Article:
channels may be distinctly different from part to part of the perimeter. For channels having
composite roughness, an equivalent uniform roughness coefficient is required to be used in the
uniform flow formula. The equivalent roughness equation again incorporates the flow geometric
elements and corresponding roughness coefficient values (Chow 1959).
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ISSN 0976 – 6316(Online) Volume 4, Issue 4, July-August (2013), © IAEME

        The optimal design of channels has been of importance among researchers and hydraulic
engineers (Guo and Hughes, 1984; Froehlich, 1994; Monadjemi, 1994; Das 2000; Swami et al.,
2000; Jain et al., 2004; Bhattacharjya, 2004). Guo and Hughes (1984) designed optimal channel
cross sections from the first principles of calculus. Loganathan (1991)           presented optimality
conditions for a parabolic channel cross section. Froehlich (1994) used the Langrange multiplier
method to determine optimal channel cross sections incorporating limited flow top width and depth
as additional constraints in his optimization formulation. Monadjemi (1994) used Langrange’s
method of undetermined multipliers to find the best hydraulic cross sections for different channel
shapes (triangular, trapezoidal, rectangular, round bottom triangular, etc.). Swamee et al. (2000) have
proposed optimal open channel design considering seepage losses in the analysis. Bhattacharjya
(2004) presents the findings of an investigation for optimal design of composite channels using
genetic algorithm (GA). Some of the recent advances are available in Das (2007) and Bhattacharjya
(2008). Most of the researchers used nonlinear optimization program (NLOP) to achieve the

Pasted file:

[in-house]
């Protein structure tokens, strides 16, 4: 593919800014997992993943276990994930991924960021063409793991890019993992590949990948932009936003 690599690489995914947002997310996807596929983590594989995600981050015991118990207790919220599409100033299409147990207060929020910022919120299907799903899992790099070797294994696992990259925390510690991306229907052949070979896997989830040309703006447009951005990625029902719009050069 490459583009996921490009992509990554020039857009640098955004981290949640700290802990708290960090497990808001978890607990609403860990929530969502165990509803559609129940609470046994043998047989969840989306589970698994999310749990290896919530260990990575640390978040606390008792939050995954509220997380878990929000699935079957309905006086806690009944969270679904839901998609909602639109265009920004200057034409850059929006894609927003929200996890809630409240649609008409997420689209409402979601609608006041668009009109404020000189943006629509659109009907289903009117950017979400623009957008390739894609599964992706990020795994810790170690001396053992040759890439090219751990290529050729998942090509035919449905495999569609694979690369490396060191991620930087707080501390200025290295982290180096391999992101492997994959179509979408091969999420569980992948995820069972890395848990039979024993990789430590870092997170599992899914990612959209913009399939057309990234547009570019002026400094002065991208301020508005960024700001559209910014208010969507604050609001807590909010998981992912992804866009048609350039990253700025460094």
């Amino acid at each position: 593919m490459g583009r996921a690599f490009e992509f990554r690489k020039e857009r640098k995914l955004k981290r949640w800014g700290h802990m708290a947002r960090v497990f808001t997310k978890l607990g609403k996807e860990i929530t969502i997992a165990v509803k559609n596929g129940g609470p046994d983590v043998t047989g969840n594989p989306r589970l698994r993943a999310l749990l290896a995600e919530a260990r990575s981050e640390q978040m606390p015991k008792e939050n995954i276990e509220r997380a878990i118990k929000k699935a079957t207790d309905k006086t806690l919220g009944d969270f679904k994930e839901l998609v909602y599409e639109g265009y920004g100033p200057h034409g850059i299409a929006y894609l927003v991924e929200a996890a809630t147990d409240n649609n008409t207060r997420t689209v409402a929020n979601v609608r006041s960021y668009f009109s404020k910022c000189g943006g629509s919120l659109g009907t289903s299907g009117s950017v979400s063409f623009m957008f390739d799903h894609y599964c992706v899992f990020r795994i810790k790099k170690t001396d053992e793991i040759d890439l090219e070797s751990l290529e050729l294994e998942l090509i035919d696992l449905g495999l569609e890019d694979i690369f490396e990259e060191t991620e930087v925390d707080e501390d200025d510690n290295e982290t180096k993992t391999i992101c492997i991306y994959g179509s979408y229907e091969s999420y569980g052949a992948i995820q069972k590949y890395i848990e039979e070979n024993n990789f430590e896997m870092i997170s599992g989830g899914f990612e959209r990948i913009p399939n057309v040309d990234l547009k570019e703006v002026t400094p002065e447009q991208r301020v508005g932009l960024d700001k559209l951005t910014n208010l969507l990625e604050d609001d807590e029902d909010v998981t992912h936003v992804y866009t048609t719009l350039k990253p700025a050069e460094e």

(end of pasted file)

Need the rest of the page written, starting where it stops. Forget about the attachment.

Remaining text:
minimum cost design for a specified discharge. Present work incorporates variability in discharge
using artificial neural network (ANN). The necessary data for training and testing is generated using
solution of optimization formulation embedded with uniform flow considerations.

2. DEVELOPMENT OF OPTIMAL COST METHODOLOGY

2.1. Problem Formulation
        In the present work following trapezoidal channel cross section is consider as shown in Fig.1,
with side slopes of k1 :1 and k2 :1 (H:V). The Manning roughness coefficient values are n1 and n2 at
the two sides and n3 at the bed of the channel. The bottom width, flow depth, and freeboard are w, h,
and b, respectively.




                              Figure 1 Composite channel cross section

        Let WA, WP and B, represent the wetted flow area, wetted perimeter, and flow top width, of
the trapezoidal channel cross section, respectively. These hydraulic parameters can then be written as
follows:
                                                h2
                           WA = wh + (k1 + k2 )                                                    (1)